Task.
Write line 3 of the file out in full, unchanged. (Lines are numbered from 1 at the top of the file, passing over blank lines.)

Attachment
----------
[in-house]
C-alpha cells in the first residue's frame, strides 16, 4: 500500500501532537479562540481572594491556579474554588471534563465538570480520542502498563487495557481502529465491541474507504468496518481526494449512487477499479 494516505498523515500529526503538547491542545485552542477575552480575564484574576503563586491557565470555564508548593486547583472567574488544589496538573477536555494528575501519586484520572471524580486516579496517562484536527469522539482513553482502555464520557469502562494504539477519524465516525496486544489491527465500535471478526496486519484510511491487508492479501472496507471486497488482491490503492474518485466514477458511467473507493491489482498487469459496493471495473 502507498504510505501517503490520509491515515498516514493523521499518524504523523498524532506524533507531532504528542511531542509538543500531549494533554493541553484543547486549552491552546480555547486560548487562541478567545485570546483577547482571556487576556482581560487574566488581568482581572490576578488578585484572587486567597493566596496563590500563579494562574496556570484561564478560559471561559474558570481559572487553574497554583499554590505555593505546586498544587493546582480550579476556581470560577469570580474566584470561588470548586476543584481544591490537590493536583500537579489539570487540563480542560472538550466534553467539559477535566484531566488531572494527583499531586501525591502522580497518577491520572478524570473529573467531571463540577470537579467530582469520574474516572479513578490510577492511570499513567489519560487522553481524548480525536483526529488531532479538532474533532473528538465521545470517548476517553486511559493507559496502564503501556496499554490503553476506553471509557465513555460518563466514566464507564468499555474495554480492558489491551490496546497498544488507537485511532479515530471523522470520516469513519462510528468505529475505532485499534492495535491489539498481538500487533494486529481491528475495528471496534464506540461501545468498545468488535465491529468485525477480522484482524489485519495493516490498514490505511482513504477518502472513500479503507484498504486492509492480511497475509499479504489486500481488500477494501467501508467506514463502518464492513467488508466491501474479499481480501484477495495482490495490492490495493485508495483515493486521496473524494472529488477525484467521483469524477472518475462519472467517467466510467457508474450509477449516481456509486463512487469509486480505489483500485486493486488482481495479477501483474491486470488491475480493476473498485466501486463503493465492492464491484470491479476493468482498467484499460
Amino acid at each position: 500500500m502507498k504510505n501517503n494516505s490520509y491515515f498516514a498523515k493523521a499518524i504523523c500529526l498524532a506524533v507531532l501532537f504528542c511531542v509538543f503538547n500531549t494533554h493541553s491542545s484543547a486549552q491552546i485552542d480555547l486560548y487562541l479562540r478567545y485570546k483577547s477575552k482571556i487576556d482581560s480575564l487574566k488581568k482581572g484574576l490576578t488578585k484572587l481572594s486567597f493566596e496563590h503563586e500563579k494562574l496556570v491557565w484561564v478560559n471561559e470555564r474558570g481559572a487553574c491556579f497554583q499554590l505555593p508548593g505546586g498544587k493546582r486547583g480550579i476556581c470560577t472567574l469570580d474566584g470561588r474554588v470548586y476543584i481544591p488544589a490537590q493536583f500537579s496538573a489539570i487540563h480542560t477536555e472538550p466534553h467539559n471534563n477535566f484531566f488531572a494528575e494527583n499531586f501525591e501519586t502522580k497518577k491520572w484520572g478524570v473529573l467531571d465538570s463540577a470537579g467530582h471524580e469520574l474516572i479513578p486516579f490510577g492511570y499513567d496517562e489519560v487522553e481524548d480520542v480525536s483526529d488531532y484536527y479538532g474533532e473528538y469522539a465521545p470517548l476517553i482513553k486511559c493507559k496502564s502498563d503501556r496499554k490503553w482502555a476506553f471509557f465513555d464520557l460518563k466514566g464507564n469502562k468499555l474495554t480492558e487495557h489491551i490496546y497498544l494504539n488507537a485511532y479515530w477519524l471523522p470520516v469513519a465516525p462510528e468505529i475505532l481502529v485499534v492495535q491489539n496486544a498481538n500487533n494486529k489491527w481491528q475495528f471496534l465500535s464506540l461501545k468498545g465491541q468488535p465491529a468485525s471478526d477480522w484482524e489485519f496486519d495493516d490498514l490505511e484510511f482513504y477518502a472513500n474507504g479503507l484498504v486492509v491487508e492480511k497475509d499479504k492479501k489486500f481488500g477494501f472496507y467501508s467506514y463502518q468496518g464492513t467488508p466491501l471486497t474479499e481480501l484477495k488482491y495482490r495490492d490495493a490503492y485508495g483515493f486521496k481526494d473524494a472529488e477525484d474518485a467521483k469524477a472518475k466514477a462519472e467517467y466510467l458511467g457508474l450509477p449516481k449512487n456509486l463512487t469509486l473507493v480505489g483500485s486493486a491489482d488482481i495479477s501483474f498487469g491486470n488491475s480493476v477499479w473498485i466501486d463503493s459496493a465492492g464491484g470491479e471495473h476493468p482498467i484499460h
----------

Amino acid at each position: 500500500m502507498k504510505n501517503n494516505s490520509y491515515f498516514a498523515k493523521a499518524i504523523c500529526l498524532a506524533v507531532l501532537f504528542c511531542v509538543f503538547n500531549t494533554h493541553s491542545s484543547a486549552q491552546i485552542d480555547l486560548y487562541l479562540r478567545y485570546k483577547s477575552k482571556i487576556d482581560s480575564l487574566k488581568k482581572g484574576l490576578t488578585k484572587l481572594s486567597f493566596e496563590h503563586e500563579k494562574l496556570v491557565w484561564v478560559n471561559e470555564r474558570g481559572a487553574c491556579f497554583q499554590l505555593p508548593g505546586g498544587k493546582r486547583g480550579i476556581c470560577t472567574l469570580d474566584g470561588r474554588v470548586y476543584i481544591p488544589a490537590q493536583f500537579s496538573a489539570i487540563h480542560t477536555e472538550p466534553h467539559n471534563n477535566f484531566f488531572a494528575e494527583n499531586f501525591e501519586t502522580k497518577k491520572w484520572g478524570v473529573l467531571d465538570s463540577a470537579g467530582h471524580e469520574l474516572i479513578p486516579f490510577g492511570y499513567d496517562e489519560v487522553e481524548d480520542v480525536s483526529d488531532y484536527y479538532g474533532e473528538y469522539a465521545p470517548l476517553i482513553k486511559c493507559k496502564s502498563d503501556r496499554k490503553w482502555a476506553f471509557f465513555d464520557l460518563k466514566g464507564n469502562k468499555l474495554t480492558e487495557h489491551i490496546y497498544l494504539n488507537a485511532y479515530w477519524l471523522p470520516v469513519a465516525p462510528e468505529i475505532l481502529v485499534v492495535q491489539n496486544a498481538n500487533n494486529k489491527w481491528q475495528f471496534l465500535s464506540l461501545k468498545g465491541q468488535p465491529a468485525s471478526d477480522w484482524e489485519f496486519d495493516d490498514l490505511e484510511f482513504y477518502a472513500n474507504g479503507l484498504v486492509v491487508e492480511k497475509d499479504k492479501k489486500f481488500g477494501f472496507y467501508s467506514y463502518q468496518g464492513t467488508p466491501l471486497t474479499e481480501l484477495k488482491y495482490r495490492d490495493a490503492y485508495g483515493f486521496k481526494d473524494a472529488e477525484d474518485a467521483k469524477a472518475k466514477a462519472e467517467y466510467l458511467g457508474l450509477p449516481k449512487n456509486l463512487t469509486l473507493v480505489g483500485s486493486a491489482d488482481i495479477s501483474f498487469g491486470n488491475s480493476v477499479w473498485i466501486d463503493s459496493a465492492g464491484g470491479e471495473h476493468p482498467i484499460h